Murman: County should ban internet sweepstakes cafes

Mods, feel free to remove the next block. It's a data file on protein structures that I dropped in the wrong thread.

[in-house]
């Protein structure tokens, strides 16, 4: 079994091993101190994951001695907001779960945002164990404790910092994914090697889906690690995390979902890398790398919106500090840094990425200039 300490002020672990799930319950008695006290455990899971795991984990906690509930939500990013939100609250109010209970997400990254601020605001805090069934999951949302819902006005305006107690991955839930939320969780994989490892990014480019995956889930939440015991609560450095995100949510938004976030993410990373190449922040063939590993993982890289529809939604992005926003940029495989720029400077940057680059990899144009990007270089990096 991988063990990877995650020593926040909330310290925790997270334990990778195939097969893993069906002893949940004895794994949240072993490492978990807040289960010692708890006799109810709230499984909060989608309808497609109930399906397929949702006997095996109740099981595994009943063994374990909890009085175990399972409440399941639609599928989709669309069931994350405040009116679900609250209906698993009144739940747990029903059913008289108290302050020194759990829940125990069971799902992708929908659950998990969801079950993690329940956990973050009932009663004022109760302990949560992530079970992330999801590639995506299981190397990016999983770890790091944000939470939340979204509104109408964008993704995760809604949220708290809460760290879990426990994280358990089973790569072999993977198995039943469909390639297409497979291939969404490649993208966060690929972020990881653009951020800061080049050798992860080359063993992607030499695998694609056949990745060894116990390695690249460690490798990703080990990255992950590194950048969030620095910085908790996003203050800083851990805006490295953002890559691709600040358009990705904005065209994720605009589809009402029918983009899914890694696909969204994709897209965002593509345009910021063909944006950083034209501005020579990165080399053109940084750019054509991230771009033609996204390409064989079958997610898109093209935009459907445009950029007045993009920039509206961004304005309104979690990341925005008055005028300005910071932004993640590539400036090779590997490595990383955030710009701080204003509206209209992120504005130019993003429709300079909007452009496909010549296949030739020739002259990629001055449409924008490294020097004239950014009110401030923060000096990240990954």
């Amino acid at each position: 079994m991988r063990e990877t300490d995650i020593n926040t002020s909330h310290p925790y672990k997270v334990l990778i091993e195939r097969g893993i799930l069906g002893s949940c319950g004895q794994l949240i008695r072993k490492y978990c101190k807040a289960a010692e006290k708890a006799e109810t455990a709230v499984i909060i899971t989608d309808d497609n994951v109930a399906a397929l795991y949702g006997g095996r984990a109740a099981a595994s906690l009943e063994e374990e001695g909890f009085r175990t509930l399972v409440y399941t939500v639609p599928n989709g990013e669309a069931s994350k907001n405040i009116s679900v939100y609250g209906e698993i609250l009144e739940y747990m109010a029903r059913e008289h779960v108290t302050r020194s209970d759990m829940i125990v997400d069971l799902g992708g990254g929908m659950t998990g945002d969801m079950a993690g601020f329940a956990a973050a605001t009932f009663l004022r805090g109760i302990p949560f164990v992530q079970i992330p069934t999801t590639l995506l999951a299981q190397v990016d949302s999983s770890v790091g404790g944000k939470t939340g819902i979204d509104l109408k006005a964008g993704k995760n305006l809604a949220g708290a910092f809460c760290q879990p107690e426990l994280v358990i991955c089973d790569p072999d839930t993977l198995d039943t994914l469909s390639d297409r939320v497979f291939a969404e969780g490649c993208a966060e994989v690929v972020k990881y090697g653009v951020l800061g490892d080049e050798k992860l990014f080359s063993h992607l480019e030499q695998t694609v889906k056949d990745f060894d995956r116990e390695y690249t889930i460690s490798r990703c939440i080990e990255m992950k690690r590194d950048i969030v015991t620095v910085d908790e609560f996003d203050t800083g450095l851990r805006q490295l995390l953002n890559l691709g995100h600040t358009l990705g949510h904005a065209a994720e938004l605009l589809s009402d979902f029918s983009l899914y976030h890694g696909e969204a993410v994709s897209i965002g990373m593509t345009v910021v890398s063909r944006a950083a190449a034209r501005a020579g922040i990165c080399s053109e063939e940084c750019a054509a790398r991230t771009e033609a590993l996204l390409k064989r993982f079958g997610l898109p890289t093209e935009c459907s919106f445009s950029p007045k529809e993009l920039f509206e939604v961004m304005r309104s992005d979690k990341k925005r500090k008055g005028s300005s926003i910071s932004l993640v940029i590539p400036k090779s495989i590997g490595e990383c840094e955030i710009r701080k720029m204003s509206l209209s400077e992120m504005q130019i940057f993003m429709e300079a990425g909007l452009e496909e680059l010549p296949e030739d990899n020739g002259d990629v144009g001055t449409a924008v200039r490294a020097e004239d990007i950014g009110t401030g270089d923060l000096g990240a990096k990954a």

TAMPA - Patrons who buy time at internet sweepstakes cafés say they do it to escape boredom, make new friends and possibly win some money. But to Hillsborough County Commissioner Sandy Murman, the cafés are illegal gambling joints that need to be prohibited. "There is no doubt in my mind these are slot machines," Murman said Tuesday. "They're insidious, they're addictive and once they pop up in a neighborhood, they really gain a foothold." Today, Murman will try to get fellow commissioners to support an ordinance to put them out of business altogether. The county sheriff's office cracked down on several internet sweepstakes businesses three years ago, but hasn't taken any action lately, citing the vagueness of state gambling law and a lack of citizen outrage.The businesses work like this: Patrons pay $10 or $20 for a phone card that gives them an hour or more on computers. They play video games that look like slot machines. Other people are playing the game on the same server though they may be at other locations. The winner, who gets cash from $1 to $1,000, or points toward prizes, is determined by the computer server randomly. That's why owners say the games are a legal sweepstake, like getting a scratch-off card when you buy something at MacDonald's. "Is that any different than going to Home Depot or Lowe's and getting a sales receipt that says, 'You may be a winner; call this number?" asked Commission Chairman Al Higginbotham, who said he is undecided on the need for an ordinance. Ambiguity in state law governing slot machines has made it difficult for local governments to close the cafés. A Florida Attorney General advisory opinion in November 2007 said local law enforcement must make a determination whether the games violate the state statute "based on particular facts of the case." Some county sheriffs have moved aggressively against the cafés. Pasco County Sheriff's deputies shut down four in July after the owners ignored orders to close. The sheriff sent similar warnings to three or four other cafés, said spokesman Kevin Doll, but he didn't know if they were still operating. Pinellas County sent letters to four sweepstakes cafés, threatening to arrest the owners and managers and seize their equipment if they didn't close. Within two weeks, all four cafés shut down. Murman said the tough action taken by surrounding counties has driven the businesses into Hillsborough where about 25 are now operating.
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